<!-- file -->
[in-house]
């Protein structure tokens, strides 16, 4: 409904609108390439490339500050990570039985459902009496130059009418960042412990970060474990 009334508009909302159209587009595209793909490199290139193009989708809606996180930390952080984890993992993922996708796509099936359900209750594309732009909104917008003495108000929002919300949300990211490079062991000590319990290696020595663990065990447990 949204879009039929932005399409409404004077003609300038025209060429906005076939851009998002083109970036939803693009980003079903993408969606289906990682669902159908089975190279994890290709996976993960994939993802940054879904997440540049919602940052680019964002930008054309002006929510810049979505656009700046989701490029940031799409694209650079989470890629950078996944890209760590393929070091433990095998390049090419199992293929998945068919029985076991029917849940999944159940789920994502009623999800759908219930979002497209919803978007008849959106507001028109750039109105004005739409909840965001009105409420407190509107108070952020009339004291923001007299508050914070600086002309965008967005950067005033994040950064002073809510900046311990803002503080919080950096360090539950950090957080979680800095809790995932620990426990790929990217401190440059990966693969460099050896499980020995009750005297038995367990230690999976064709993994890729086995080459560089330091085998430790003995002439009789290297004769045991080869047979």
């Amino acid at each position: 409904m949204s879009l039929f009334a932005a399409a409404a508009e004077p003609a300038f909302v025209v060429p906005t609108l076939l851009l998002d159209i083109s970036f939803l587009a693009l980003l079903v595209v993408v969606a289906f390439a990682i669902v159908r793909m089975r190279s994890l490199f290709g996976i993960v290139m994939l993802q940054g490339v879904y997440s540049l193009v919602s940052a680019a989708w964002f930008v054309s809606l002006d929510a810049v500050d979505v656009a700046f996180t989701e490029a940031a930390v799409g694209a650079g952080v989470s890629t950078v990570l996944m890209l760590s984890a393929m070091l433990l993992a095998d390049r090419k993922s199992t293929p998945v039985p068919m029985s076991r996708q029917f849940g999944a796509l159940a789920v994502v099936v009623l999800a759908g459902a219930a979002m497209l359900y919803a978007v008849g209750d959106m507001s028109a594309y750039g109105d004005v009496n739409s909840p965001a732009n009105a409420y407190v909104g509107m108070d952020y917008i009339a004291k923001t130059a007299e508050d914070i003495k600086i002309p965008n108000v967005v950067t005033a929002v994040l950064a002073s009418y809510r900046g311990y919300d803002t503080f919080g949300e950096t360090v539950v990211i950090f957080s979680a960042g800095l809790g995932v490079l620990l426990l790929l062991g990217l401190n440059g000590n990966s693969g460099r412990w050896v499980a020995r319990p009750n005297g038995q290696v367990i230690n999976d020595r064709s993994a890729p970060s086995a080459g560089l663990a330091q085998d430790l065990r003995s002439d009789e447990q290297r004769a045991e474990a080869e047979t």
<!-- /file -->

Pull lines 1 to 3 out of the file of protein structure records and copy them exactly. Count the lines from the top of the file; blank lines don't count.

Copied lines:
[in-house]
């Protein structure tokens, strides 16, 4: 409904609108390439490339500050990570039985459902009496130059009418960042412990970060474990 009334508009909302159209587009595209793909490199290139193009989708809606996180930390952080984890993992993922996708796509099936359900209750594309732009909104917008003495108000929002919300949300990211490079062991000590319990290696020595663990065990447990 949204879009039929932005399409409404004077003609300038025209060429906005076939851009998002083109970036939803693009980003079903993408969606289906990682669902159908089975190279994890290709996976993960994939993802940054879904997440540049919602940052680019964002930008054309002006929510810049979505656009700046989701490029940031799409694209650079989470890629950078996944890209760590393929070091433990095998390049090419199992293929998945068919029985076991029917849940999944159940789920994502009623999800759908219930979002497209919803978007008849959106507001028109750039109105004005739409909840965001009105409420407190509107108070952020009339004291923001007299508050914070600086002309965008967005950067005033994040950064002073809510900046311990803002503080919080950096360090539950950090957080979680800095809790995932620990426990790929990217401190440059990966693969460099050896499980020995009750005297038995367990230690999976064709993994890729086995080459560089330091085998430790003995002439009789290297004769045991080869047979």
């Amino acid at each position: 409904m949204s879009l039929f009334a932005a399409a409404a508009e004077p003609a300038f909302v025209v060429p906005t609108l076939l851009l998002d159209i083109s970036f939803l587009a693009l980003l079903v595209v993408v969606a289906f390439a990682i669902v159908r793909m089975r190279s994890l490199f290709g996976i993960v290139m994939l993802q940054g490339v879904y997440s540049l193009v919602s940052a680019a989708w964002f930008v054309s809606l002006d929510a810049v500050d979505v656009a700046f996180t989701e490029a940031a930390v799409g694209a650079g952080v989470s890629t950078v990570l996944m890209l760590s984890a393929m070091l433990l993992a095998d390049r090419k993922s199992t293929p998945v039985p068919m029985s076991r996708q029917f849940g999944a796509l159940a789920v994502v099936v009623l999800a759908g459902a219930a979002m497209l359900y919803a978007v008849g209750d959106m507001s028109a594309y750039g109105d004005v009496n739409s909840p965001a732009n009105a409420y407190v909104g509107m108070d952020y917008i009339a004291k923001t130059a007299e508050d914070i003495k600086i002309p965008n108000v967005v950067t005033a929002v994040l950064a002073s009418y809510r900046g311990y919300d803002t503080f919080g949300e950096t360090v539950v990211i950090f957080s979680a960042g800095l809790g995932v490079l620990l426990l790929l062991g990217l401190n440059g000590n990966s693969g460099r412990w050896v499980a020995r319990p009750n005297g038995q290696v367990i230690n999976d020595r064709s993994a890729p970060s086995a080459g560089l663990a330091q085998d430790l065990r003995s002439d009789e447990q290297r004769a045991e474990a080869e047979t």